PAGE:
OPINION OF MR ADVOCATE GENERAL MISCHO

delivered on 11 March 1986 ( *1 )

Mr President,

Members of the Court,

The question referred to the Court by the Finanzgericht Düsseldorf for a preliminary ruling concerns the legality of the fixing of monetary compensatory amounts for imports under a Community tariff quota of fresh, chilled or frozen beef and veal falling within subheading 02.01 A II a) 4 bb) and 02.01 A II b) 4 bb) of the Common Customs Tariff.

I — Legislative background and facts

As a large number of Community regulations are involved in this case it would seem appropriate to describe briefly the relevant legislation. For that purpose I propose to distinguish, for the sake of ease of comprehension and presentation, between provisions forming part of the legislation on quotas (A) and provisions governing the application of the system of monetary compensatory amounts (B).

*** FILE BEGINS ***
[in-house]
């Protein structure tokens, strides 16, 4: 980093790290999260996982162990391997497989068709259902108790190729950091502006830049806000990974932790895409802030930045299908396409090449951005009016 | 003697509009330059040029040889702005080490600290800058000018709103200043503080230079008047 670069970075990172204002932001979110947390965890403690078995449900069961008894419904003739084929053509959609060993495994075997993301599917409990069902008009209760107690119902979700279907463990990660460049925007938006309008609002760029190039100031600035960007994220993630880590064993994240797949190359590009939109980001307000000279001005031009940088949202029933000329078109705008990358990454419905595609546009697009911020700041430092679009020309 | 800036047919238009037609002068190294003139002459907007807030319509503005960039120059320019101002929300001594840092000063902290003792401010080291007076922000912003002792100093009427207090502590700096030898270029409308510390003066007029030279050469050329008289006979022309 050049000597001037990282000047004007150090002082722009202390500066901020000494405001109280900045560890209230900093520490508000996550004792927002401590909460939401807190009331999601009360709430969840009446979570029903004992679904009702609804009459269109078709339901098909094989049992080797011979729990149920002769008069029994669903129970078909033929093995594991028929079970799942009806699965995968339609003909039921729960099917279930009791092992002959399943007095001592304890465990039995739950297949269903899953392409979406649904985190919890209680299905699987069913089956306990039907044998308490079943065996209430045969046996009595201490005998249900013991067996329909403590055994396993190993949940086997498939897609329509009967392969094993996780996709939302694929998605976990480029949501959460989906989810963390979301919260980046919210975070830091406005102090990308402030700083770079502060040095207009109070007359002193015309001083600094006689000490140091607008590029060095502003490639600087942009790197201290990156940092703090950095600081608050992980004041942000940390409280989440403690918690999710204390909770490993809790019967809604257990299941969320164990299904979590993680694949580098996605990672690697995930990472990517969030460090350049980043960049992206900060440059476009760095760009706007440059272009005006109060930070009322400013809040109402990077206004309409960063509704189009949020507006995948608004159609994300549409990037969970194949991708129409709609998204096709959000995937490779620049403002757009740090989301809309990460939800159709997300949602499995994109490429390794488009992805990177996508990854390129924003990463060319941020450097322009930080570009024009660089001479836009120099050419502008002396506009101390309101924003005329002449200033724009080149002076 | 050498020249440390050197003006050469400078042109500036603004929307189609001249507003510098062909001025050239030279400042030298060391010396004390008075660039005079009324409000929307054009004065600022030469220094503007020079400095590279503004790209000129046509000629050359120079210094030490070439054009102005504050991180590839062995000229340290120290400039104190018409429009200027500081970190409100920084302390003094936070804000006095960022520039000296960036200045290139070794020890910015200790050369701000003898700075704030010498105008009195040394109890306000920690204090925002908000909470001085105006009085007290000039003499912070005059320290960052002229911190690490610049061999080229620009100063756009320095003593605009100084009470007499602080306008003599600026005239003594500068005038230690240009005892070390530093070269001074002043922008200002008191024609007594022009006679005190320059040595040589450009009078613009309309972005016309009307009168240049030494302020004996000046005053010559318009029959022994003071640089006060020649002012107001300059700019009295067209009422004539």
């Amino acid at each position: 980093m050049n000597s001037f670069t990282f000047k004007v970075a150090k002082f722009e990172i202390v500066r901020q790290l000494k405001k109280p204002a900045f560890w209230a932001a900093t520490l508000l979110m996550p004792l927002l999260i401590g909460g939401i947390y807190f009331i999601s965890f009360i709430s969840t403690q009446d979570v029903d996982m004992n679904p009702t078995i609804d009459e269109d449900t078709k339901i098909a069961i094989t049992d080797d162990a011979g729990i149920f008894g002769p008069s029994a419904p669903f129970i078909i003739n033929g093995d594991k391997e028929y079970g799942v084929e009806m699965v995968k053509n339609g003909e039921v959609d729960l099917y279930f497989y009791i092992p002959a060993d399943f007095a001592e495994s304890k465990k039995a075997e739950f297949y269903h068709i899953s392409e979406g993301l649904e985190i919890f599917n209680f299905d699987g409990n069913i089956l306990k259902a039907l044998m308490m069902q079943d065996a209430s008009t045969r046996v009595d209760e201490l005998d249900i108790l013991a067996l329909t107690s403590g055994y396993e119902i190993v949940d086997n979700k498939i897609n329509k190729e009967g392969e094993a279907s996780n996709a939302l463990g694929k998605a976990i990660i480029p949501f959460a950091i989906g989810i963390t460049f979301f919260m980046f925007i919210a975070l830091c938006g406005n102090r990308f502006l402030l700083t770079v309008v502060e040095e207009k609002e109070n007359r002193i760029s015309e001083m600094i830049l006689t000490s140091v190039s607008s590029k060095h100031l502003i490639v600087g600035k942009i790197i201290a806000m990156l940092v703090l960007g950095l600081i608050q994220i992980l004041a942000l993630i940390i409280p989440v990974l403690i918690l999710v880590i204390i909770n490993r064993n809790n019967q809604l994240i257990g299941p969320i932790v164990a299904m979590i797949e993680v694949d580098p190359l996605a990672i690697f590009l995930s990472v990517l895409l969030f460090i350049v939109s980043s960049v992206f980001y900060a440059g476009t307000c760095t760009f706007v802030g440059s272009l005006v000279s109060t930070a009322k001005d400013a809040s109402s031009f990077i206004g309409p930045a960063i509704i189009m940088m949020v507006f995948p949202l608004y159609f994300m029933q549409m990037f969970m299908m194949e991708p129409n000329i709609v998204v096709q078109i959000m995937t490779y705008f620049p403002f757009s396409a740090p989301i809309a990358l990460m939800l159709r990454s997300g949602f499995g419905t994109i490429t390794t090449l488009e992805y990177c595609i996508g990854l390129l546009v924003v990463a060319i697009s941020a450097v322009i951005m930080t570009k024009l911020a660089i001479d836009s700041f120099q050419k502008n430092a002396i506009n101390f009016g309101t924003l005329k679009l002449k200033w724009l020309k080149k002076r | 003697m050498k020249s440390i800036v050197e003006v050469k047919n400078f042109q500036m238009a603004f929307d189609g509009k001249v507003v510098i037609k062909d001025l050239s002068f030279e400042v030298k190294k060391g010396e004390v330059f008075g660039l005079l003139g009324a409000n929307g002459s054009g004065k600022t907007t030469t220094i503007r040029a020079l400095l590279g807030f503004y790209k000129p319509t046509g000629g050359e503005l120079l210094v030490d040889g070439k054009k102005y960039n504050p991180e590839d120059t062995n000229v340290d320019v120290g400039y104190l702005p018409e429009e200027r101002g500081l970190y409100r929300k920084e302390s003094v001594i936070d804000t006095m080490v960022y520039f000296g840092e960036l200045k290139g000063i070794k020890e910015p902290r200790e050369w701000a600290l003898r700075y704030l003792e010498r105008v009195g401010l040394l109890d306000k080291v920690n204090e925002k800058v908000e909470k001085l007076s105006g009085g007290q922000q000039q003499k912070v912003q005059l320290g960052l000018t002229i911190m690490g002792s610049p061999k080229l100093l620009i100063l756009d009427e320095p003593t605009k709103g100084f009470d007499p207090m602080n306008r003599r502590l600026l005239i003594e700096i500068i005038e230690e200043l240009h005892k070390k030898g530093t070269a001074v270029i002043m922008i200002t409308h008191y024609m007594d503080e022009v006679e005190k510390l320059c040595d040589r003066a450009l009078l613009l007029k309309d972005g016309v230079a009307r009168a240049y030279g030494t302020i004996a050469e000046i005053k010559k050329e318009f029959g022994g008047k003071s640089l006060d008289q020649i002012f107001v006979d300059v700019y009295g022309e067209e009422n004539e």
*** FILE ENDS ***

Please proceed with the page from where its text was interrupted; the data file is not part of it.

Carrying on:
A — Regulations on quotas

Within the framework of the General Agreement on Tariffs and Trade (GATT), the Community undertook, on different dates, to open three tariff quotas for beef and veal.

Those quotas have in common the two following points:

(a)

the quotas are exempt from the levy payable under the common organization of the markets in beef and veal;

(b)

the quotas are subject to customs duty of 20% (the same as the autonomous Common Customs Tariff duty), which is bound under GATT.

The quotas have the following further characteristics:

(1)

The first quota relates to frozen beef and veal falling within subheading 02.01 A II b) of the Common Customs Tariff, totalling 50000 tonnes expressed as boned or boneless meat. The quota for 1982 was opened by Council Regulation No 136/82 of 19 January 1982 (Official Journal 1982, L 17, p. 1).